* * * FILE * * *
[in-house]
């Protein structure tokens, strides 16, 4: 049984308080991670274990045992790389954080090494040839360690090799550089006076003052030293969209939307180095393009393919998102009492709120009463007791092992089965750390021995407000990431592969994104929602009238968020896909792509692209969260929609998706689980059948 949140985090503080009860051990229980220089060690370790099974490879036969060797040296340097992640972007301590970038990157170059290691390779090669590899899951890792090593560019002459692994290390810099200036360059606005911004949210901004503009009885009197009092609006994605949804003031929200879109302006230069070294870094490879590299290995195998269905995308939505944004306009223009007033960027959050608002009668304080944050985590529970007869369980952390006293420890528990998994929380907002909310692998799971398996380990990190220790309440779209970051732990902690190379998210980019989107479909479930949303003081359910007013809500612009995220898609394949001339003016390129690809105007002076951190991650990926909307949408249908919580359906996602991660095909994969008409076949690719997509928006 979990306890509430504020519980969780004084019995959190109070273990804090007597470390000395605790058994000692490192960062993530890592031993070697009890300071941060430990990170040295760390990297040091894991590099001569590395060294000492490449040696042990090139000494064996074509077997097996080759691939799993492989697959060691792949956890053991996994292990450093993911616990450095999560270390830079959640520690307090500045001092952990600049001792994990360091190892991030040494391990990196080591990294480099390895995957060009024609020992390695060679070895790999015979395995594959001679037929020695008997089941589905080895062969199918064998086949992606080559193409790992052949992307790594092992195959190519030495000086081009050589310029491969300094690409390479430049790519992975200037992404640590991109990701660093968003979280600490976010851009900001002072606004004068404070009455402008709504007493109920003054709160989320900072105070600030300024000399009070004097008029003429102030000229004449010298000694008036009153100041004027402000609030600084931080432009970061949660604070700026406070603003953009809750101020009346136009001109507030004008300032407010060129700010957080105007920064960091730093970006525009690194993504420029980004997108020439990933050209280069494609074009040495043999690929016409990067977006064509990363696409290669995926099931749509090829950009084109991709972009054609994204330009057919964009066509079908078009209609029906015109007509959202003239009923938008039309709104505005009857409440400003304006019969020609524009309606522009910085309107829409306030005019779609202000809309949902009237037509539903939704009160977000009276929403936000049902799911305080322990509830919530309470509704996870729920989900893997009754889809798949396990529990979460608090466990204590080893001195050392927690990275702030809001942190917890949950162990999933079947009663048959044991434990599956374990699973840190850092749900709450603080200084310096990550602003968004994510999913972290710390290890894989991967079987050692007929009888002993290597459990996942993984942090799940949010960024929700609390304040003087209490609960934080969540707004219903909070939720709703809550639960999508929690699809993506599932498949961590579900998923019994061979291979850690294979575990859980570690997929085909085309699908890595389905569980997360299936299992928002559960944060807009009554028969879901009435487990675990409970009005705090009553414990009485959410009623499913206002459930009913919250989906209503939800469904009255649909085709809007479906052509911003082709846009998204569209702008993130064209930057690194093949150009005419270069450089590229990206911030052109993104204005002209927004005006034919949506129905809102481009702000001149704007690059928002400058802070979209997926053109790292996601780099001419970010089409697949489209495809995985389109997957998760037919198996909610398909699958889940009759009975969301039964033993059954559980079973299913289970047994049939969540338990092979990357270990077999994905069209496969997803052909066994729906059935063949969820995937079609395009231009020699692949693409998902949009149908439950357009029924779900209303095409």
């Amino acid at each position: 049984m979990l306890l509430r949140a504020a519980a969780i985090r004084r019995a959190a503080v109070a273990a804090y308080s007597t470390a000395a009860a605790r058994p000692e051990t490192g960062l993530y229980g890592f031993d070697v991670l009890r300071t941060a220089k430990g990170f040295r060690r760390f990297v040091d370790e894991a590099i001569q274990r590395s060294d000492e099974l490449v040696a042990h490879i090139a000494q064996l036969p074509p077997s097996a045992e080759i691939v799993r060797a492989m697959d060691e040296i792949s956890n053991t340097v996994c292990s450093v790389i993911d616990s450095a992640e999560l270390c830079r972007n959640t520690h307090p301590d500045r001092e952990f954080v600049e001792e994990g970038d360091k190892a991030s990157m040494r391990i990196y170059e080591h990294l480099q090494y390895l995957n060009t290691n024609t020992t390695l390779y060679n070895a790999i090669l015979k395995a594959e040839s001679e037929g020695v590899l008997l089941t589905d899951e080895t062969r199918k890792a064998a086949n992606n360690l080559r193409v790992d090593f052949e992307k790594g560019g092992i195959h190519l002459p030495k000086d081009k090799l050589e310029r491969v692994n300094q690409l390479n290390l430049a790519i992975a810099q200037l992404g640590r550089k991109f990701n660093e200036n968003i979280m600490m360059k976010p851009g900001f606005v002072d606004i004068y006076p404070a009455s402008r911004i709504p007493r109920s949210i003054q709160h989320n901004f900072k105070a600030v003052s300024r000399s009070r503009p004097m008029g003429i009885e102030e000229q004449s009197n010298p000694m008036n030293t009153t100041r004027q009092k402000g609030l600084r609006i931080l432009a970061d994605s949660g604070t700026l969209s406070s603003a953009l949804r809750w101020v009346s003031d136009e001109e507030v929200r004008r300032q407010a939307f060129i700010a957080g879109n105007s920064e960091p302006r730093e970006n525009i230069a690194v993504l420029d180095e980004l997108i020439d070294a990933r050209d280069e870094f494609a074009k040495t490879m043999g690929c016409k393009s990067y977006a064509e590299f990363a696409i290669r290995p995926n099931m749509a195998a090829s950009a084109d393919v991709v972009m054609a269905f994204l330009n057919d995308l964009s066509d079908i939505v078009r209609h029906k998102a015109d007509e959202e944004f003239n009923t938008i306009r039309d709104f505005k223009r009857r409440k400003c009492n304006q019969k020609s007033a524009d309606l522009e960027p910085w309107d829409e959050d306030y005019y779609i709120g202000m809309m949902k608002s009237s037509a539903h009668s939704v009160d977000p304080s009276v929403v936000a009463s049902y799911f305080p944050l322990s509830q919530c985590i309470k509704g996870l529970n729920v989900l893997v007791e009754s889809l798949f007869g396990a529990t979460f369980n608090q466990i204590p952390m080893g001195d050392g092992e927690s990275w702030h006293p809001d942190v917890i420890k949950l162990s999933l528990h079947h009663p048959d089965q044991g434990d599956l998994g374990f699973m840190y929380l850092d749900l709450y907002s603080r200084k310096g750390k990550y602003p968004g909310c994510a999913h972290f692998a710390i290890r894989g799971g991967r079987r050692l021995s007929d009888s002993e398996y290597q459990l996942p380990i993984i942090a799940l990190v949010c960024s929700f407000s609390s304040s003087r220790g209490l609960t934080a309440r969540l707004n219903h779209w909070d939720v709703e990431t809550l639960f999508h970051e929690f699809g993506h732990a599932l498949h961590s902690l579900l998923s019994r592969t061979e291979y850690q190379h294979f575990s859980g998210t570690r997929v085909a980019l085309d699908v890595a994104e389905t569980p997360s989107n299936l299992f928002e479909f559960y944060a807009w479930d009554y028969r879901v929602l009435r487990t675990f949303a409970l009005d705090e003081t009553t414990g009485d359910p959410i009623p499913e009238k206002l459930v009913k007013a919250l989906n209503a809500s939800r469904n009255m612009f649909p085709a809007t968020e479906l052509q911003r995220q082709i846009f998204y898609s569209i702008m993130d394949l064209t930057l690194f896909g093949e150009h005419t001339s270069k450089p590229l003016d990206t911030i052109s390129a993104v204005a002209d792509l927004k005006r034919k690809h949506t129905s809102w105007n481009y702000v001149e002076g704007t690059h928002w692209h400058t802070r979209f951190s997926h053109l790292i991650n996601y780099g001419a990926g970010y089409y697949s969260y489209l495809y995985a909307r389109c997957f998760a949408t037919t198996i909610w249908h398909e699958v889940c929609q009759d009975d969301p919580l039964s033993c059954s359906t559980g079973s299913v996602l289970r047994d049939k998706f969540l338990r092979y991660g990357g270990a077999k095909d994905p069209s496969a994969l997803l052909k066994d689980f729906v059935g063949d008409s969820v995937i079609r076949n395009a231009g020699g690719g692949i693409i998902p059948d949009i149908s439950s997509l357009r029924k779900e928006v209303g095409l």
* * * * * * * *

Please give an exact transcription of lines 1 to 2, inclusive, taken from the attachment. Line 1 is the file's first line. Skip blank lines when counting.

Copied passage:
[in-house]
């Protein structure tokens, strides 16, 4: 049984308080991670274990045992790389954080090494040839360690090799550089006076003052030293969209939307180095393009393919998102009492709120009463007791092992089965750390021995407000990431592969994104929602009238968020896909792509692209969260929609998706689980059948 949140985090503080009860051990229980220089060690370790099974490879036969060797040296340097992640972007301590970038990157170059290691390779090669590899899951890792090593560019002459692994290390810099200036360059606005911004949210901004503009009885009197009092609006994605949804003031929200879109302006230069070294870094490879590299290995195998269905995308939505944004306009223009007033960027959050608002009668304080944050985590529970007869369980952390006293420890528990998994929380907002909310692998799971398996380990990190220790309440779209970051732990902690190379998210980019989107479909479930949303003081359910007013809500612009995220898609394949001339003016390129690809105007002076951190991650990926909307949408249908919580359906996602991660095909994969008409076949690719997509928006 979990306890509430504020519980969780004084019995959190109070273990804090007597470390000395605790058994000692490192960062993530890592031993070697009890300071941060430990990170040295760390990297040091894991590099001569590395060294000492490449040696042990090139000494064996074509077997097996080759691939799993492989697959060691792949956890053991996994292990450093993911616990450095999560270390830079959640520690307090500045001092952990600049001792994990360091190892991030040494391990990196080591990294480099390895995957060009024609020992390695060679070895790999015979395995594959001679037929020695008997089941589905080895062969199918064998086949992606080559193409790992052949992307790594092992195959190519030495000086081009050589310029491969300094690409390479430049790519992975200037992404640590991109990701660093968003979280600490976010851009900001002072606004004068404070009455402008709504007493109920003054709160989320900072105070600030300024000399009070004097008029003429102030000229004449010298000694008036009153100041004027402000609030600084931080432009970061949660604070700026406070603003953009809750101020009346136009001109507030004008300032407010060129700010957080105007920064960091730093970006525009690194993504420029980004997108020439990933050209280069494609074009040495043999690929016409990067977006064509990363696409290669995926099931749509090829950009084109991709972009054609994204330009057919964009066509079908078009209609029906015109007509959202003239009923938008039309709104505005009857409440400003304006019969020609524009309606522009910085309107829409306030005019779609202000809309949902009237037509539903939704009160977000009276929403936000049902799911305080322990509830919530309470509704996870729920989900893997009754889809798949396990529990979460608090466990204590080893001195050392927690990275702030809001942190917890949950162990999933079947009663048959044991434990599956374990699973840190850092749900709450603080200084310096990550602003968004994510999913972290710390290890894989991967079987050692007929009888002993290597459990996942993984942090799940949010960024929700609390304040003087209490609960934080969540707004219903909070939720709703809550639960999508929690699809993506599932498949961590579900998923019994061979291979850690294979575990859980570690997929085909085309699908890595389905569980997360299936299992928002559960944060807009009554028969879901009435487990675990409970009005705090009553414990009485959410009623499913206002459930009913919250989906209503939800469904009255649909085709809007479906052509911003082709846009998204569209702008993130064209930057690194093949150009005419270069450089590229990206911030052109993104204005002209927004005006034919949506129905809102481009702000001149704007690059928002400058802070979209997926053109790292996601780099001419970010089409697949489209495809995985389109997957998760037919198996909610398909699958889940009759009975969301039964033993059954559980079973299913289970047994049939969540338990092979990357270990077999994905069209496969997803052909066994729906059935063949969820995937079609395009231009020699692949693409998902949009149908439950357009029924779900209303095409």